Seems the Baylor University students who run the Baylor Lariat student newspaper got into some hot water with the Baptist University’s President and administration for publishing an editorial in support of gay marriage even though it was made clear in the editorial that this opinion was representative only of five of the seven students on the editorial board. To say there was an uproar would be to understate things.
“This position held by five students does not reflect the views of the administration, faculty, staff, board of regents or student publications board, which oversees the Lariat,” Sloan said in a statement distributed to media March 1. “Nor do I believe this stance on gay marriage is shared by the vast majority of Baylor’s 14,000 students and 100,000 alumni.”
The editorial touched off a torrent of response, Sloan acknowledged.
“We have already heard from a number of students, alumni and parents who are, as am I, justifiably outraged over this editorial,” he said.
Because God knows we wouldn’t want an editorial to reflect the honest opinions of the editors writing it.
There’s a few quotes spread throughout the article that I thought did a good job of illustrating why it would be a ‘bad thing’ if this country became a Theocracy. For example, BGCT Executive Director Charles Wade said the following about the incident during an address of the BGCT Executive Board:
“We are disappointed that this small group of students chose to editorialize in support of gay marriage,” Wade said, reading from a prepared statement. “We do respect the students’ right to discuss the issue openly and to voice their opinion, but to do so in an official Baylor publication lends more seriousness than their opinions merit.”
In short, we respect that you have a right to hold and speak your opinions, but unless they agree with ours then they’re not worth much and you shouldn’t use your role as the editor of the student newspaper to editorialize your worthless opinions. Then there’s….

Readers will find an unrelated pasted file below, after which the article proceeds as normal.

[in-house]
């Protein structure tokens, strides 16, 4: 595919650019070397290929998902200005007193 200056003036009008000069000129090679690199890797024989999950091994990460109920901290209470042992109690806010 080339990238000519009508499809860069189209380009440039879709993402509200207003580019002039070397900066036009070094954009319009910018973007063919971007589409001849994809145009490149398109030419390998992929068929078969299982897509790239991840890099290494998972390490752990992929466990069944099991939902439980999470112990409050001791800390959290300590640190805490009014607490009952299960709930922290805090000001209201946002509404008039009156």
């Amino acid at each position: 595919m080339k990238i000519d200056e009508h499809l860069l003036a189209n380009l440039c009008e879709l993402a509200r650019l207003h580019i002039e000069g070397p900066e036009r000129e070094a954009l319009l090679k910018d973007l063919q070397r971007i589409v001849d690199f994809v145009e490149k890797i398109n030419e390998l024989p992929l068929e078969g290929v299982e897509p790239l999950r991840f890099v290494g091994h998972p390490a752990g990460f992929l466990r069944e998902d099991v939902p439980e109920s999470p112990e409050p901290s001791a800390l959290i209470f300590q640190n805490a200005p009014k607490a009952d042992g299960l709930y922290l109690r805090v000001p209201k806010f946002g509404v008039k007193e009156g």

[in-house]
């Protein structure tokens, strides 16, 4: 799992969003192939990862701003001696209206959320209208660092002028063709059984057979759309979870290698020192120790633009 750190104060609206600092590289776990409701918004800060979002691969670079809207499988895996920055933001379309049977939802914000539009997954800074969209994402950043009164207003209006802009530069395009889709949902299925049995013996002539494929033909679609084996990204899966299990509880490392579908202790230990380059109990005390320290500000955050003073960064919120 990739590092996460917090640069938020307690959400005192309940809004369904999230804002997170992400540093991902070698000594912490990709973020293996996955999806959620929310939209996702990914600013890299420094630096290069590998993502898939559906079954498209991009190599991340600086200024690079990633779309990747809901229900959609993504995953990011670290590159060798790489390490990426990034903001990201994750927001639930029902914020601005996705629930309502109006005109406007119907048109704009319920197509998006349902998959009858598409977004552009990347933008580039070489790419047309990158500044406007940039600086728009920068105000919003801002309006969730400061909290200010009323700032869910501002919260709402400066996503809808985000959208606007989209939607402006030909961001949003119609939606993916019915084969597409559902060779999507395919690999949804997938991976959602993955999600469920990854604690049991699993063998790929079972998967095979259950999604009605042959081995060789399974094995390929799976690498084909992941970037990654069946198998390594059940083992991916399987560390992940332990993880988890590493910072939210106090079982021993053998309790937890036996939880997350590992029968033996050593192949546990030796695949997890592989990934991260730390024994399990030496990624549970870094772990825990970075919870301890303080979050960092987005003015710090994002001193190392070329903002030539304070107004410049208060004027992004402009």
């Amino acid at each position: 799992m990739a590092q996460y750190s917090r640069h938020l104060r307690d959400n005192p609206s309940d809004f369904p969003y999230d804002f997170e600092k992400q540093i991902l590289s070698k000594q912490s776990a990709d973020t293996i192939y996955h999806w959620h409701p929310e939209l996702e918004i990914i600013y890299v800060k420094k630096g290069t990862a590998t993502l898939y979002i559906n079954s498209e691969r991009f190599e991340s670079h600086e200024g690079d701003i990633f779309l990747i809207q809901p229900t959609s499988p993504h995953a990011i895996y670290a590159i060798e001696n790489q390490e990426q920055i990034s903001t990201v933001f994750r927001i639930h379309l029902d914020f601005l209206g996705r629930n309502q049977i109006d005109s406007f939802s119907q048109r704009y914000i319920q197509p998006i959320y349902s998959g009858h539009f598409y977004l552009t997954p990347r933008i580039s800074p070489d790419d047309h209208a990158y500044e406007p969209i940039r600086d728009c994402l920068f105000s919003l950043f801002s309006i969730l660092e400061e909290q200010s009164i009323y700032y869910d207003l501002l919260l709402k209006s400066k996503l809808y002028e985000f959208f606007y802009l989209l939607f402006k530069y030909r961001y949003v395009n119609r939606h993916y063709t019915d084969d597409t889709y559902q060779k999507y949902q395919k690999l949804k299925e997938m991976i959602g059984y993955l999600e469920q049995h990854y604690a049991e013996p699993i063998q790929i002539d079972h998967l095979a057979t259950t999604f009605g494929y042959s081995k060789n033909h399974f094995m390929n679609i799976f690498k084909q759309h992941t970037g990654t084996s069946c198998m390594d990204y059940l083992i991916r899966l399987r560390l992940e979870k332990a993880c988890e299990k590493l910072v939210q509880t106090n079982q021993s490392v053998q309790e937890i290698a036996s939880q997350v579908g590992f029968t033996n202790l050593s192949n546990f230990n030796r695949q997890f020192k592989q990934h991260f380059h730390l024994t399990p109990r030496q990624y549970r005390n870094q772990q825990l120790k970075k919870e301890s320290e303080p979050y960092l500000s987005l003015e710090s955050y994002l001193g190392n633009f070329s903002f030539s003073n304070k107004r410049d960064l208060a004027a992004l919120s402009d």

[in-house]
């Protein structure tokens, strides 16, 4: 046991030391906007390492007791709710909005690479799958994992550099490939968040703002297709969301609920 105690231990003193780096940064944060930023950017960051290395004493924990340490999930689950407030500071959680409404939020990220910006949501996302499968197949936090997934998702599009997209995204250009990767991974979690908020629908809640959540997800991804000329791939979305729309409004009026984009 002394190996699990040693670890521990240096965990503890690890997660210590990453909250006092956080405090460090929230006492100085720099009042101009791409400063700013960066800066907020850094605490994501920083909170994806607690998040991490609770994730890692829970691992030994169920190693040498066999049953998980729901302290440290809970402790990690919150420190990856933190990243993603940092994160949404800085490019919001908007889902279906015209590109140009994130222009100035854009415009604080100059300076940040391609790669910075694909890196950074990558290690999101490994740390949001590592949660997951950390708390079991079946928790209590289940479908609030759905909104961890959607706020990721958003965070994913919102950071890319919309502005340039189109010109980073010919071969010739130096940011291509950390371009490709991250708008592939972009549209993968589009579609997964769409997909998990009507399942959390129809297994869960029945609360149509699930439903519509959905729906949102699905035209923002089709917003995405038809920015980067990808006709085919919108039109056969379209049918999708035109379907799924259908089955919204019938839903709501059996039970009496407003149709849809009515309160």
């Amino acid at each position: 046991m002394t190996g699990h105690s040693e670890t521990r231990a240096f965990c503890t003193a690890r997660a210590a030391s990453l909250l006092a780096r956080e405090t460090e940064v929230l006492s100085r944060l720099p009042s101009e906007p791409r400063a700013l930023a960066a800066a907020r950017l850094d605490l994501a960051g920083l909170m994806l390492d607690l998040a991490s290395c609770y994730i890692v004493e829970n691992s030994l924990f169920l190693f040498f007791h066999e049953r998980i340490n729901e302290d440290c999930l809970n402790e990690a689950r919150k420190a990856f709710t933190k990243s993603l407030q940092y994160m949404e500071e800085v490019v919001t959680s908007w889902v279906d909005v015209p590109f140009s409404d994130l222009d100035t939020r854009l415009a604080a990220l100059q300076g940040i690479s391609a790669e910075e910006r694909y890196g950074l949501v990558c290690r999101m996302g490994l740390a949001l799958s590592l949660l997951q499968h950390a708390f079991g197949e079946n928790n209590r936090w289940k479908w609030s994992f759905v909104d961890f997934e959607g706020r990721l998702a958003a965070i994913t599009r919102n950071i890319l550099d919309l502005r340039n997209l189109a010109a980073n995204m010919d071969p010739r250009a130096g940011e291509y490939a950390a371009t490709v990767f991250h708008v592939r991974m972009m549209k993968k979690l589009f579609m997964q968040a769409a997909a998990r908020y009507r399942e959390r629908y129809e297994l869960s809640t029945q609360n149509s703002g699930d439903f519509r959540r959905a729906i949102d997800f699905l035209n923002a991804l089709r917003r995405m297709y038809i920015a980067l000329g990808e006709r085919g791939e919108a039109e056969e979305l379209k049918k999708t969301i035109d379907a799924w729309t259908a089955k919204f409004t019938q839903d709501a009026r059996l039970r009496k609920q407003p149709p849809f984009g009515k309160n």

“The student publications policy states that ‘since Baylor University was established and is still supported by Texas Baptists to conduct a program of higher education in a Christian context, no editorial stance of student publications should attack the basic tenets of Christian theology or Christian morality,’” the statement continued.
Which wouldn’t be an unreasonable thing to say had the editorial actually attacked these things. Instead, it addressed the topic purely as a legal issue without commenting on whether it was appropriate that Christianity considers homosexuality a sin. Another telling quote was:
“He was contrite. He said he saw this (the editorial’s position) as a legal issue,” said Daniel, dean of Baylor’s College of Arts and Sciences. “The publications board took a different view. We didn’t appreciate it.”
Oh, I’m sorry. I thought part of the job of an editor of a newspaper was to editorialize what the editors feel is the proper stance on an issue whether the majority of people agree with it or not. Good thing they snipped this one in the bud! Wouldn’t want these students taking those bad habits with them when they go to work at a real newspaper!
Certainly the University is within its legal rights to suppress this sort of thing within student publications they support, but it does raise the question of if it’s ethically right for them to do so if they are truly trying to educate and train people for jobs outside of the church.